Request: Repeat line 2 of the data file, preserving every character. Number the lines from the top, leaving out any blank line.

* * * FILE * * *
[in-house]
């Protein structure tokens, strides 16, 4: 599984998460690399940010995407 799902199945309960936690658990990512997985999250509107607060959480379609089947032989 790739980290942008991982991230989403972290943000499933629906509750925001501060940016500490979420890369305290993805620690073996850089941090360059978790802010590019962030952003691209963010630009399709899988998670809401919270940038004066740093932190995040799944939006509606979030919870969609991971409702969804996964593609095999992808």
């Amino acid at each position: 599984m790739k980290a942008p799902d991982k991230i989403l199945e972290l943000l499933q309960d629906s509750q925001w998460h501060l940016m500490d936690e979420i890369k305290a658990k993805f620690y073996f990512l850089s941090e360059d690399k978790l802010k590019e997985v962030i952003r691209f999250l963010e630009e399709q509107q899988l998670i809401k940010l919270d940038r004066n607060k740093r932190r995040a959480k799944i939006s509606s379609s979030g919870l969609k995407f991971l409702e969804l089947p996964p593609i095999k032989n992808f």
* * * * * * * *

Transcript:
């Protein structure tokens, strides 16, 4: 599984998460690399940010995407 799902199945309960936690658990990512997985999250509107607060959480379609089947032989 790739980290942008991982991230989403972290943000499933629906509750925001501060940016500490979420890369305290993805620690073996850089941090360059978790802010590019962030952003691209963010630009399709899988998670809401919270940038004066740093932190995040799944939006509606979030919870969609991971409702969804996964593609095999992808």